Mexican Federal Judge Dealing with El Chapo’s Extradition Shot Dead in Broad Daylight
The federal judge presiding over the extradition case of Joaquin “El Chapo” Guzman was shot dead outside his home on Monday in broad daylight. El Chapo is the head of the ruthless Sinaloa cartel.
A report from the Mexico Daily News indicates that 37-year-old Judge Vicente Antonio Bermúdez Zacarías was shot in the head at close range while he was exercising in front of his house on the outskirts of Mexico City. He was pronounced dead before an emergency unit was able to reach the hospital.
A video of the shooting, apparently, shows Judge Bermúdez jogging, seemingly unaware that a man dressed in black is following closely behind. Just as the judge jets across the street, his unknown assailant runs up, raises his right hand, and shoots him dead with a single gunshot. Judge Bermúdez can then be seen falling down quickly, before rolling over onto his back.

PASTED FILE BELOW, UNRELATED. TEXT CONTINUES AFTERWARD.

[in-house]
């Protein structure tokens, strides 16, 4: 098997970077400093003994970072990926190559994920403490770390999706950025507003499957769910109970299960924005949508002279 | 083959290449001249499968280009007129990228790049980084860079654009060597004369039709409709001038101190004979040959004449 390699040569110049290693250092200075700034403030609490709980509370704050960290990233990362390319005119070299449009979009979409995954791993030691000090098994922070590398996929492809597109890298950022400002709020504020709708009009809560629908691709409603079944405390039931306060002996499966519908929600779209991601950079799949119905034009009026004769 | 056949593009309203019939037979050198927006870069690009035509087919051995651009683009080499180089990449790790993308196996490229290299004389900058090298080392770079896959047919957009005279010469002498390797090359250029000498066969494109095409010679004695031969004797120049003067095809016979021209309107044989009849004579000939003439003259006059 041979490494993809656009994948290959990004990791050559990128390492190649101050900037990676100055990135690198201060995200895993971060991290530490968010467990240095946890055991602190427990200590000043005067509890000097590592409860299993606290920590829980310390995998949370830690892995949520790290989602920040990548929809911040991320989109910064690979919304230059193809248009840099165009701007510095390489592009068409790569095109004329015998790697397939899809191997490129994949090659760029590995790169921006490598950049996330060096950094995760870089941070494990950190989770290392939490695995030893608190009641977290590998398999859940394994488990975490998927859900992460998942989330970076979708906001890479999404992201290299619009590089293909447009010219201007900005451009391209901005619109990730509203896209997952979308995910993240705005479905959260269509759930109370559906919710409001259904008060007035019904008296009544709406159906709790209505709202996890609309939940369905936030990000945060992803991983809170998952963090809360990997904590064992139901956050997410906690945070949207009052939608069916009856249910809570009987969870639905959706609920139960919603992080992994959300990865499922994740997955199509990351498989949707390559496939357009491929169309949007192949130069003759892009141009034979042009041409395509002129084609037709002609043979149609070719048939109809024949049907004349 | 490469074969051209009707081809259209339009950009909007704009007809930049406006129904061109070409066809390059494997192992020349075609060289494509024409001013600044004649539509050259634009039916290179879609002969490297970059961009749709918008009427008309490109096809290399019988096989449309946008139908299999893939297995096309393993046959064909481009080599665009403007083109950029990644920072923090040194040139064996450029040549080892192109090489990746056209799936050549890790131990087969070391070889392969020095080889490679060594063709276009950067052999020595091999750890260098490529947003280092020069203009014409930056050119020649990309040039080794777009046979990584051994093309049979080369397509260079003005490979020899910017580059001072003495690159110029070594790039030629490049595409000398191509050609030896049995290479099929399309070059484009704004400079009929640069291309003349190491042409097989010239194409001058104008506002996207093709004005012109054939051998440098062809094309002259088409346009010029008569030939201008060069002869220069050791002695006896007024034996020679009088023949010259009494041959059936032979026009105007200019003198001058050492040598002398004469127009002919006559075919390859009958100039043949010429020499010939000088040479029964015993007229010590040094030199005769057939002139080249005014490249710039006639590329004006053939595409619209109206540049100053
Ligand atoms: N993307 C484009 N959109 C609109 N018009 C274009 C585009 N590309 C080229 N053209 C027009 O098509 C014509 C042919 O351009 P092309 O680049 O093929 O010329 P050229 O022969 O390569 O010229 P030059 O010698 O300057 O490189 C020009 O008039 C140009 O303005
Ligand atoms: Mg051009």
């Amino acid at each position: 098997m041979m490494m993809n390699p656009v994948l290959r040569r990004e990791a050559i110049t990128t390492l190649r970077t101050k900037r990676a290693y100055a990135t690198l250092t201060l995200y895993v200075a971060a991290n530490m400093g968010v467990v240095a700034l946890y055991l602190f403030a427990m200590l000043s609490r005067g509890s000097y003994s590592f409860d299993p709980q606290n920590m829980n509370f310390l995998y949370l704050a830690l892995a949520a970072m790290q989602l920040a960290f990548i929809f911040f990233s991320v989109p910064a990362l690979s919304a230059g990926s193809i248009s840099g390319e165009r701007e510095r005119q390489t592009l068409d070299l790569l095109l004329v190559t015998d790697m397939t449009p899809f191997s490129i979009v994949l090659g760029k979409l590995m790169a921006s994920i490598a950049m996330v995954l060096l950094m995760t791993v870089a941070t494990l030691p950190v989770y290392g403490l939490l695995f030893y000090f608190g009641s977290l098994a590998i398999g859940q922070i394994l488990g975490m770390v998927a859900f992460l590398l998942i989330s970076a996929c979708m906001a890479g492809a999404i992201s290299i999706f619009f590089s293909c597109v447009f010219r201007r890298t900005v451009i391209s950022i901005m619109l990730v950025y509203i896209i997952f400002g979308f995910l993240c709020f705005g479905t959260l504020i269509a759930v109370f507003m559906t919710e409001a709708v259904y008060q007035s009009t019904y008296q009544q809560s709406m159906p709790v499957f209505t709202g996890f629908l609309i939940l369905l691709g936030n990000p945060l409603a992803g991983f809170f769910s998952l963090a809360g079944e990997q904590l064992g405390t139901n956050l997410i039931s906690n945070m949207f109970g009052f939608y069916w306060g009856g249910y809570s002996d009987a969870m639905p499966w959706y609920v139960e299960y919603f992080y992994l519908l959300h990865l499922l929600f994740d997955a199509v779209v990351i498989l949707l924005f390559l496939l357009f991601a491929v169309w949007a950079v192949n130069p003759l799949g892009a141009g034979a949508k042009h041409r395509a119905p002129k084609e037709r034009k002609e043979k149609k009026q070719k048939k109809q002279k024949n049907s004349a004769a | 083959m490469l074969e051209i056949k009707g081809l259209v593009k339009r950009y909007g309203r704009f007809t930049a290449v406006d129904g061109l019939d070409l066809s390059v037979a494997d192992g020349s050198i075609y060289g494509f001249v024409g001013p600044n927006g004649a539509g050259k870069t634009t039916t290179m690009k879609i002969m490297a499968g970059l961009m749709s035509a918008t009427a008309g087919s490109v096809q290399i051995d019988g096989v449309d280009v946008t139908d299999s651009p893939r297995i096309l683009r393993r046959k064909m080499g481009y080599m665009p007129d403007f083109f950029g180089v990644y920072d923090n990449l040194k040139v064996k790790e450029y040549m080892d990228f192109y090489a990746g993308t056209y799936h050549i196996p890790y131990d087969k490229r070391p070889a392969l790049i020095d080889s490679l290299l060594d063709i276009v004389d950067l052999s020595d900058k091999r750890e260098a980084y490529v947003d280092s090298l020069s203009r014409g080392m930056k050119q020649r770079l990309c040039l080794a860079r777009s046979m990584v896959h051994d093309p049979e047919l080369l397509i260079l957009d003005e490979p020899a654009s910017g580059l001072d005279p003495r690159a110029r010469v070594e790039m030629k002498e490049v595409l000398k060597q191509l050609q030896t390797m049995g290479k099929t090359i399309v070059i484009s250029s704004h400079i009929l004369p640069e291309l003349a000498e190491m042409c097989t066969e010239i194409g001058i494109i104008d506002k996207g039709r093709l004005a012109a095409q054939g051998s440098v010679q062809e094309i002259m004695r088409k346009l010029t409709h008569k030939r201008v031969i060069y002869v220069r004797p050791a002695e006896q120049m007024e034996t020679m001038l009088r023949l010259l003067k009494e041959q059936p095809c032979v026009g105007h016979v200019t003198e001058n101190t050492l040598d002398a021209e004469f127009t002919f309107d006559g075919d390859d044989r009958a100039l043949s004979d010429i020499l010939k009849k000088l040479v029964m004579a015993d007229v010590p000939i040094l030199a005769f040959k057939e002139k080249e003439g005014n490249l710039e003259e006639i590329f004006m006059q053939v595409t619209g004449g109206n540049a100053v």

In addition to El Chapo’s extradition proceedings, Bermúdez was responsible for a number of other extradition cases involving organized crime figures, including members of various feared cartels.
He is the 11th top Mexican judge to be murdered within the past four years. Extradition lawyers are outraged but powerless to stop the slaughter.
Mexican officials say they plan to get to the bottom of the latest assassination. “We have already been in contact with the competent authorities to immediately investigate this case and have it resolved,” Judge Luis María Aguilar Morales, president of the Mexico Supreme Court, said in a statement. “Federal judges are people who devote their lives, their personal integrity, moral and physical, to administering federal justice and are required to have the security and tranquility that their independence guarantees.”
In May, Bermúdez ruled that El Chapo, who was recaptured in January after escaping prison through a well-engineered tunnel, could be extradited to the United States to answer to charges ranging from murder to drag trafficking.
Extradition cases are already heavily fortified in Mexico, however lawyers are now calling for even more protection.